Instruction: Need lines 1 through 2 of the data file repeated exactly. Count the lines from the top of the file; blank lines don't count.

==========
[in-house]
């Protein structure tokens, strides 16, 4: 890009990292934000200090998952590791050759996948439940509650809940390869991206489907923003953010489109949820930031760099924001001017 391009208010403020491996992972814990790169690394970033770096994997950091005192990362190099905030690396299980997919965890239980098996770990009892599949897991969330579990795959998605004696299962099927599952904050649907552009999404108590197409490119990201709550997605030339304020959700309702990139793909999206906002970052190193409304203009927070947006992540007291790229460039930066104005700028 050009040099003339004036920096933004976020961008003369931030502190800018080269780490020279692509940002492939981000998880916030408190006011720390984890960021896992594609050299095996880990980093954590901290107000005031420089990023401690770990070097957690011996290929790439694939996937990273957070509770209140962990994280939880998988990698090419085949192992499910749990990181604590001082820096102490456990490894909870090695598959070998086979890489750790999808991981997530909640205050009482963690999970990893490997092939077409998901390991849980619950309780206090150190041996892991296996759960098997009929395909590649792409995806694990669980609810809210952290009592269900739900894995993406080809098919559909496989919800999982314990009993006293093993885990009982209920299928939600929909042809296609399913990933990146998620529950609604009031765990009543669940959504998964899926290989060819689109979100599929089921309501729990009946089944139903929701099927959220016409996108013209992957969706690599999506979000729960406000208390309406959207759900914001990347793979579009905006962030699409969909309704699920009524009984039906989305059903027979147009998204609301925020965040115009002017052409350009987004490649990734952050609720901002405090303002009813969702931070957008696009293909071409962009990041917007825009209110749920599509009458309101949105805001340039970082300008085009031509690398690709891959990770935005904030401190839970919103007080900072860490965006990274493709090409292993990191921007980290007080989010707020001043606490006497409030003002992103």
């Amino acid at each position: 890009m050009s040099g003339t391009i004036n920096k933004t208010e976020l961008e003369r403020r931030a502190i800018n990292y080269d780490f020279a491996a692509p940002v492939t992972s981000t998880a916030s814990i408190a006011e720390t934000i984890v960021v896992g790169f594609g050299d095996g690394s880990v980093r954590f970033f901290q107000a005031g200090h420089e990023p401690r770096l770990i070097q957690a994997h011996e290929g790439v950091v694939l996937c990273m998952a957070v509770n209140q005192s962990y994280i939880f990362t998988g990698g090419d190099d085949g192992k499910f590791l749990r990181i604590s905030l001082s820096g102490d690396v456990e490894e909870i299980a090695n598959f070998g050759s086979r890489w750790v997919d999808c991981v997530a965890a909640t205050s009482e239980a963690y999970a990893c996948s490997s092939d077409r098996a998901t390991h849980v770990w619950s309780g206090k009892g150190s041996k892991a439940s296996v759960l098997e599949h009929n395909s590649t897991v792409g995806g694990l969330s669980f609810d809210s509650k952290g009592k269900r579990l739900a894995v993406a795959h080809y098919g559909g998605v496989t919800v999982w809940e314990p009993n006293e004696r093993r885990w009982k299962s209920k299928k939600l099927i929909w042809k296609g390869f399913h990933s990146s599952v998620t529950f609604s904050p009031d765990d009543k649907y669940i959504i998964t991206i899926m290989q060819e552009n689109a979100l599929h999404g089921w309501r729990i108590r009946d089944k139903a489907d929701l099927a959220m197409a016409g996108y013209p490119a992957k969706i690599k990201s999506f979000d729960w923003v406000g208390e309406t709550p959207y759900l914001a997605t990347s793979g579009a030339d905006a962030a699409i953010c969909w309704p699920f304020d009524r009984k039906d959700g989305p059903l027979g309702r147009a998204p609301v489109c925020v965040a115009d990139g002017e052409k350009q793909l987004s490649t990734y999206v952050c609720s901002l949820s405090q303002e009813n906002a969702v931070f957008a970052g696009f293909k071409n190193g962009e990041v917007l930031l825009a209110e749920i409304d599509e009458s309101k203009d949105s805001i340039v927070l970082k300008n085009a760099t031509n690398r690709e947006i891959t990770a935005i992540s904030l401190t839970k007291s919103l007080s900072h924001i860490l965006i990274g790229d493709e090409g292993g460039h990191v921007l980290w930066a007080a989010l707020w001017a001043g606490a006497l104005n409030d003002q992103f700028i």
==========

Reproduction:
[in-house]
């Protein structure tokens, strides 16, 4: 890009990292934000200090998952590791050759996948439940509650809940390869991206489907923003953010489109949820930031760099924001001017 391009208010403020491996992972814990790169690394970033770096994997950091005192990362190099905030690396299980997919965890239980098996770990009892599949897991969330579990795959998605004696299962099927599952904050649907552009999404108590197409490119990201709550997605030339304020959700309702990139793909999206906002970052190193409304203009927070947006992540007291790229460039930066104005700028 050009040099003339004036920096933004976020961008003369931030502190800018080269780490020279692509940002492939981000998880916030408190006011720390984890960021896992594609050299095996880990980093954590901290107000005031420089990023401690770990070097957690011996290929790439694939996937990273957070509770209140962990994280939880998988990698090419085949192992499910749990990181604590001082820096102490456990490894909870090695598959070998086979890489750790999808991981997530909640205050009482963690999970990893490997092939077409998901390991849980619950309780206090150190041996892991296996759960098997009929395909590649792409995806694990669980609810809210952290009592269900739900894995993406080809098919559909496989919800999982314990009993006293093993885990009982209920299928939600929909042809296609399913990933990146998620529950609604009031765990009543669940959504998964899926290989060819689109979100599929089921309501729990009946089944139903929701099927959220016409996108013209992957969706690599999506979000729960406000208390309406959207759900914001990347793979579009905006962030699409969909309704699920009524009984039906989305059903027979147009998204609301925020965040115009002017052409350009987004490649990734952050609720901002405090303002009813969702931070957008696009293909071409962009990041917007825009209110749920599509009458309101949105805001340039970082300008085009031509690398690709891959990770935005904030401190839970919103007080900072860490965006990274493709090409292993990191921007980290007080989010707020001043606490006497409030003002992103």